Once Again: 6 Tips for Writing from George Orwell.

Every Wednesday is Tip Day, or List Day, or Quiz Day.

This Wednesday (again): 6 rules for writing from George Orwell.

Last week, I posted six rules for writing from George Orwell, but that post was swallowed up by the internet. I was quite pleased by the number of people who wrote to ask where the list had gone, so I’ve decided to re-post it.

I loved rules for writing: for instance, here are rules from Mindy Kaling, Kurt Vonnegut, Henry Miller, and Flannery O’Connor.

In one of his most famous essays, “Politics and the English Language,” Orwell writes that “the following rules will cover most cases”:

1. Never use a metaphor, simile or other figure of speech which are used to seeing in print.

2. Never use a long word where a short one will do.

3. If it is possible to cut a word out, always cut it out.

4. Never use the passive where you can use the active.

5. Never use a foreign phrase, a scientific word or a jargon word if you can think of an everyday English equivalent. (I’m charmed by his example: use “snapdragon,” not “antirrhinum.” Snapdragon is so much nicer.)

6. Break any of these rules sooner than say anything outright barbarous.

I find these rules to be enormously helpful. It’s so easy to use tired, shopworn figures of speech. I love using long, fancy words but have learned–mostly from writing my biography of Winston Churchill–that short, strong words work better. I am ever-vigilant against the passive and against jargon, both of which are so insidious.

However, I have to be cautious with #3. I love to cut so much that I have to be careful not to cut too much. My writing tends to become very dense, so I have to keep some cushion. Sometimes, words that seem superfluous are actually essential, for the overall effect.

One thing that makes me very happy is to have a complicated idea and to feel that I’ve expressed myself clearly. I remember writing the ending to Happier at Home. I wrote the entire book to build to that ending–“now is now”–and what I had to say was very abstract, and yet, I felt satisfied that I managed to say what I wanted to say. One of the happiest experiences I’ve had as a writer was when I typed the final lines,  “Now is now. Here is my treasure.”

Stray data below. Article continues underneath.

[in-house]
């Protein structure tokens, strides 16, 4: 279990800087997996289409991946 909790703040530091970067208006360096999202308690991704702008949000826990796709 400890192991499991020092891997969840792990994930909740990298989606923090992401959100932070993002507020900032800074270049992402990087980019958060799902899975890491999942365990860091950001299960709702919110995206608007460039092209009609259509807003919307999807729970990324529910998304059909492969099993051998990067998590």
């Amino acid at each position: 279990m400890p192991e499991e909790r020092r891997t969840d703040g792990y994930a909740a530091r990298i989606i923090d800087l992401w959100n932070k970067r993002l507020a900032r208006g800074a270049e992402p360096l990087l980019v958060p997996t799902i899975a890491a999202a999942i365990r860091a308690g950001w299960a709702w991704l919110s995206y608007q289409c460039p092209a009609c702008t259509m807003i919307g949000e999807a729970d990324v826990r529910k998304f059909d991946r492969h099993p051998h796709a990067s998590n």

How about you? Do you use these rules–or any others?

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  • peninith1

    Oh THANK YOU for posting these again. I wanted to print them so that I could keep them close by me, and I was sorry they vanished!
    P.S. I have to share again my favorite abuse of overworked phrases (#1) from many years of editing: “We must not allow our hands to be tied by rules of thumb.”

  • HEHink

    Related to #3, a college English professor told the story of another writer’s trick to help prevent overuse of the word “very”: Wherever you see it in your writing, replace it with the word “damn.” Then go back and cut out all the “damns.”

    • http://www.vhbelvadi.com Venkatram Harish Belvadi

      Was it not Mark Twain who said that?

  • Sarah Spitz

    How nice to read this wednesday tips! He was just an inspiring man… something like her, Gala Dalí, our Queen Bee of the week!

    http://lasagnolove.blogspot.de/2013/11/queen-bee-of-week-gala-dali_14.html

    Love from Germany
    Birdy and Bambi

  • BKF

    Great post! And I did admire that ending, Gretchen.

    I feel sorry for words that are overused so much that they don’t have their original meaning anymore (amazing, awesome, incredible, excellent, love, and so on). I think that there is a place for “big” words but in the right context. (I love the writing of John Banville, for example and I need a dictionary with it!)